EU leaders to decide Brexit negotiations strategy at special April summit

'We must to do everything we can to make the process of divorce the least painful for the EU'

Click to follow
Indy Politics

EU leaders will meet to decide their strategy for the Brexit negotiations at a special summit at the end of April, Brussels has announced.

Donald Tusk, the President of the European Council, said the April 29 meeting would strive to achieve “certainty, clarity for all: citizens, companies and member states”.

It means the summit will take place in the middle of French elections, which will be held over two weekends at the end of April and at the start of May.

Diplomats and officials in Brussels had hoped to hold a council of the EU’s 27 governments as early as April 6, to decide the way forward.

However, Theresa May’s announcement of March 29 as the date for triggering Article 50 – rather than last week, as widely expected - forced back the timetable.

At the summit, all eyes will be on how strongly EU leaders insist that Britain must agree to settle its possible £50bn ‘divorce bill’ before negotiations can start on a future trade deal.

Announcing the date, Mr Tusk vowed to make "the process of divorce the least painful for the EU" - although he did not mention what pain lay ahead for Britain.

"In view of what was announced in London yesterday I would like to inform you that I will call a European council on Saturday 29 April to adopt the guidelines for the Brexit talks," he told a Brussels news conference.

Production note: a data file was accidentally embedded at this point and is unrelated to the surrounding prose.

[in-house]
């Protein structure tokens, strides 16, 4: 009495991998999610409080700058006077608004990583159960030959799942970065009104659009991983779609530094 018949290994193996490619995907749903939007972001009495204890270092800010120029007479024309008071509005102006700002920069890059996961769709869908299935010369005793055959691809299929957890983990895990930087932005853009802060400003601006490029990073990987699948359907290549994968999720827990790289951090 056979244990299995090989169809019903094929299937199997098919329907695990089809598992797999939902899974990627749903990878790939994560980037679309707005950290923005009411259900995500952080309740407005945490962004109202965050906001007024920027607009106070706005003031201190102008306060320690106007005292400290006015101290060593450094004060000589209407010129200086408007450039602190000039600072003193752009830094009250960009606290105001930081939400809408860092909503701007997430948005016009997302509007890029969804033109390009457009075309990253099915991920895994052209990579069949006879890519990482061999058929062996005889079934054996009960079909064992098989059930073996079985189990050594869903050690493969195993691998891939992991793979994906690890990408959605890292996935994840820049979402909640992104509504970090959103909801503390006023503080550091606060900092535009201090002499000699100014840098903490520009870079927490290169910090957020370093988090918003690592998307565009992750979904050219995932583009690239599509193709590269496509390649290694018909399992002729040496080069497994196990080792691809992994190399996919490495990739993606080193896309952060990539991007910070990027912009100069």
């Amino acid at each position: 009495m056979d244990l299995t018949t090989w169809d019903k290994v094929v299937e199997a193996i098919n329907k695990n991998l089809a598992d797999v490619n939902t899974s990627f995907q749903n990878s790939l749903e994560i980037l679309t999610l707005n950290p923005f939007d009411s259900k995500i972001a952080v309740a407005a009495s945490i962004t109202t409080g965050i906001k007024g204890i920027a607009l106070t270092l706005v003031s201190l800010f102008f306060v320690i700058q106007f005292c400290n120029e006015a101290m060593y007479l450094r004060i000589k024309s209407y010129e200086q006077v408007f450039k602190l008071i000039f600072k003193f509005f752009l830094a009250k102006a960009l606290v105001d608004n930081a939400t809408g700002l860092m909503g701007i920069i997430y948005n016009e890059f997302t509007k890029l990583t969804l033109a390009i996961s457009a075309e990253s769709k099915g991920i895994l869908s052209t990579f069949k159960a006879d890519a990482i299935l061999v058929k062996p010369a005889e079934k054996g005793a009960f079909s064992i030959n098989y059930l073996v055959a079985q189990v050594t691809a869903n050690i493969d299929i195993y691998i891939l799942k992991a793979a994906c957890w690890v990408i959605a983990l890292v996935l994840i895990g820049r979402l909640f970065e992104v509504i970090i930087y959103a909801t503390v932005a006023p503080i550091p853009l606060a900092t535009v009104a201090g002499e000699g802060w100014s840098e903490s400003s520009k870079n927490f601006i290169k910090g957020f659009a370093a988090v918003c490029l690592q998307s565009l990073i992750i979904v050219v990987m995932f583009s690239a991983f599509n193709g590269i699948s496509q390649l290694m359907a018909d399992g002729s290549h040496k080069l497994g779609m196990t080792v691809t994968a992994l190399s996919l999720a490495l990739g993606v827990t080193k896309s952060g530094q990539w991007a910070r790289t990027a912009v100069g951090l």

"I personally wish the UK hadn’t chosen to leave the EU. But the majority of British voters decided otherwise. Therefore we must to do everything we can to make the process of divorce the least painful for the EU.

"Our main priority for the negotiations must be to create as much certainty and clarity as possible for all citizens, companies and member states that will be negatively affected by Brexit, as well as our important partners and friends around the world."

The use of the word "divorce" came despite Ms May insisting that word should not be used to describe Britain's split from the EU, in her statement to Parliament last week.

"I prefer not to use the term of divorce from the European Union because, very often when people get divorced, they don’t have a very good relationship afterwards," the Prime Minister said.

"Honourable members need to stop looking at this as simply coming out of the European Union and see the opportunity for building a new relationship with the European Union and that’s what we will be doing."

Comments